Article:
Ask a Spanish-speaking friend to go with you to INM. I've found them to be quite helpful, though I do have the advantage of being a fluent Spanish-speaker.
 

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You will need your visa right up until you actually cross the border. When you do that, ask INM to cancel your visa permanently and give you a receipt for that process.
Otherwise, if you fail to cancel it, and should return to Mexico, you would be fined for every day that you failed to renew, right through the entire life of the visa. When properly cancelled, you will be able to return legally on an FMM and apply for a new visa, if needed or wanted. No fuss, no fines.
Also, don't forget to have Aduana remove the sticker from a US vehicle, if you have one, and keep that receipt, too.
If flying out, Aduana at the airport should cancel your visa. Don't let them tell you 'don't worry', as most agents don't know the consequences and will just assume that you are 'never' coming back.
I'm sure you have very mixed feelings about leaving, so keep your options open.
 

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Discussion Starter · #6 ·
Thanks Ringo.. Ever the helpful!

Dumb questions then.

I am flying out. So...

1. What is Aduena, and how long does it take to have them cancel my FM3 Visa?

2. Will Aduena be at MEX (Benito Juarez Airport) or my destination airport in the states when I go through immigration?

3. If they get *****y with me and say "don't worry", what do you recommend I reply with so I don't offend them? They get a bit touchy and all.

4. If they are cancelling my FM3 Visa, and I do come back, will I be reinstating the same FM3 Visa, or will I be getting a whole brand new FM3 Visa?

Thanks Ringo!
 

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Thanks Ringo.. Ever the helpful!

Dumb questions then.

I am flying out. So...

1. What is Aduena, and how long does it take to have them cancel my FM3 Visa?

2. Will Aduena be at MEX (Benito Juarez Airport) or my destination airport in the states when I go through immigration?

3. If they get *****y with me and say "don't worry", what do you recommend I reply with so I don't offend them? They get a bit touchy and all.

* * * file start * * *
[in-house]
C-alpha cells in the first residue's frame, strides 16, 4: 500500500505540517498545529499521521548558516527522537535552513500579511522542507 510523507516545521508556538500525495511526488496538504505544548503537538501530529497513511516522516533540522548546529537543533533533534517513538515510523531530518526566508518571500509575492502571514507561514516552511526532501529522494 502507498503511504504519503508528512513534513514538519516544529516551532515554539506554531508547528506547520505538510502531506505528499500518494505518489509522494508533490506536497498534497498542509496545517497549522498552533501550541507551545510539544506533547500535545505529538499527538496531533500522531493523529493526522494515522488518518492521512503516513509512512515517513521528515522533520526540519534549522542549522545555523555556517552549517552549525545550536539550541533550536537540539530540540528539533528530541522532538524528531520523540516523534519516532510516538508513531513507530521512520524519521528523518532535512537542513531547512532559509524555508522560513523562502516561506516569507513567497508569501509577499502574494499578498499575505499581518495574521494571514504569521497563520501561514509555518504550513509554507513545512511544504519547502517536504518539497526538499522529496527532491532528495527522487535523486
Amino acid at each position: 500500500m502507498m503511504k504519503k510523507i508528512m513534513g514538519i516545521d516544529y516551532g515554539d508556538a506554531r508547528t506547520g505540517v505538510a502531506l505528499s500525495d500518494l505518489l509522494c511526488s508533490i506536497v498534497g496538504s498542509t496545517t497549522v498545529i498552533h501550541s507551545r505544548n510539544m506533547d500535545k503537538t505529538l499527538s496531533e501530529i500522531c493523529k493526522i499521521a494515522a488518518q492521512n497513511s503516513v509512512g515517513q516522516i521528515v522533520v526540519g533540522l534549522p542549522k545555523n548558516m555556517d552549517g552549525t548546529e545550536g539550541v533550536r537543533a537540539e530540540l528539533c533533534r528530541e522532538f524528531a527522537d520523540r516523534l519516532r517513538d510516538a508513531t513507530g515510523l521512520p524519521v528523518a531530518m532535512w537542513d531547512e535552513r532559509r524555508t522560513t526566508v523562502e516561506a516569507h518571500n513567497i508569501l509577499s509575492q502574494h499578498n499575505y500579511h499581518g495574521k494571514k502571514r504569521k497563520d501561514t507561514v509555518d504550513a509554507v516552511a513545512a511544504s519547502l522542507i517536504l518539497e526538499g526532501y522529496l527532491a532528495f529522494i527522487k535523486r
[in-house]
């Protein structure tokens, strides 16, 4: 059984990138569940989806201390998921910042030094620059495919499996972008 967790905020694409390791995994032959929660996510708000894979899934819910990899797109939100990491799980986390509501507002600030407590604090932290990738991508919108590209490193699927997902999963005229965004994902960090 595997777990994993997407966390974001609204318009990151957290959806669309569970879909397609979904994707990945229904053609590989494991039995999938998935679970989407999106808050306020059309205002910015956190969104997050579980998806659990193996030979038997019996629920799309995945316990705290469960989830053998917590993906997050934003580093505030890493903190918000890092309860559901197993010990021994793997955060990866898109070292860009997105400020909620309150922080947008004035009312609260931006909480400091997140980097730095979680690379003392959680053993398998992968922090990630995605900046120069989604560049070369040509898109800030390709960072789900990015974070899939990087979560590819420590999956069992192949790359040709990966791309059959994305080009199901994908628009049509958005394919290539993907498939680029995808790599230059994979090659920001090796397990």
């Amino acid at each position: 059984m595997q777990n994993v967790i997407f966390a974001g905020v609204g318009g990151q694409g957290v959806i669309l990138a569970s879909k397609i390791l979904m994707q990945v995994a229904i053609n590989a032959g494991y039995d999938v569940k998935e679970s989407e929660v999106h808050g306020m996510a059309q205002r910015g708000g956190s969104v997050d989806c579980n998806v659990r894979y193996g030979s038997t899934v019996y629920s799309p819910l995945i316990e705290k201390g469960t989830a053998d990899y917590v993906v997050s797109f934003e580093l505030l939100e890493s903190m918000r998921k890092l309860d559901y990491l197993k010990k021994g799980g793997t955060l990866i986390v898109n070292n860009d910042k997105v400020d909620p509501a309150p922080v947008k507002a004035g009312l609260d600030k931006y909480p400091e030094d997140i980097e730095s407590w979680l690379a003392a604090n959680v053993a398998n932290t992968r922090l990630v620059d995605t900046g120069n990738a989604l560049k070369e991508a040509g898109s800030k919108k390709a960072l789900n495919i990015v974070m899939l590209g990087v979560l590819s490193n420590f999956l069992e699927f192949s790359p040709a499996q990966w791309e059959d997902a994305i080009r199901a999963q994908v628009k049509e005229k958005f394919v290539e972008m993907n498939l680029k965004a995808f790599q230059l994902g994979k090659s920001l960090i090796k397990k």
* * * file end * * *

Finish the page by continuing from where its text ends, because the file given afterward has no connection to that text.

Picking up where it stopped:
4. If they are cancelling my FM3 Visa, and I do come back, will I be reinstating the same FM3 Visa, or will I be getting a whole brand new FM3 Visa?

Thanks Ringo!
It's not really Aduana, Customs, in English. At Benito Juarez, you need to look for the Migración desk, once you check in with your airline and before you head for the departure gate. Ask someone in the airport where it is as the location is not always obvious.
 

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You'll need INM, Immigration, not customs on the way out.
On returning, come in on a 180 day tourist permit (FMM) and then apply for a new visa, if desired or needed, at your destination in Mexico.
 

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You'll need INM, Immigration, not customs on the way out.
It's good you corrected your earlier post, which said that Aduana cancels your visa at the airport. The OP has enough on his plate right now without receiving conflicting advice from us.
 

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Discussion Starter · #11 ·
Okay.

Interesting. I was trying to recall if I ever went through immigration flying OUT of MEX back to DFW, and all I recalled was going through immigration and customs upon entry to the destination country. IE I go through immigration and customs when I return to Mexico at MEX, and go through immigration and customs when I return to DFW.

But I guess I go through immigration before I leave MEX airport, because the website indicates that passengers in transit and departing international flight passengers is on the first floor for terminal 2. I honestly just don't remember going through immigration when I leave to go back to DFW is all.

So just to be clear for my little brain: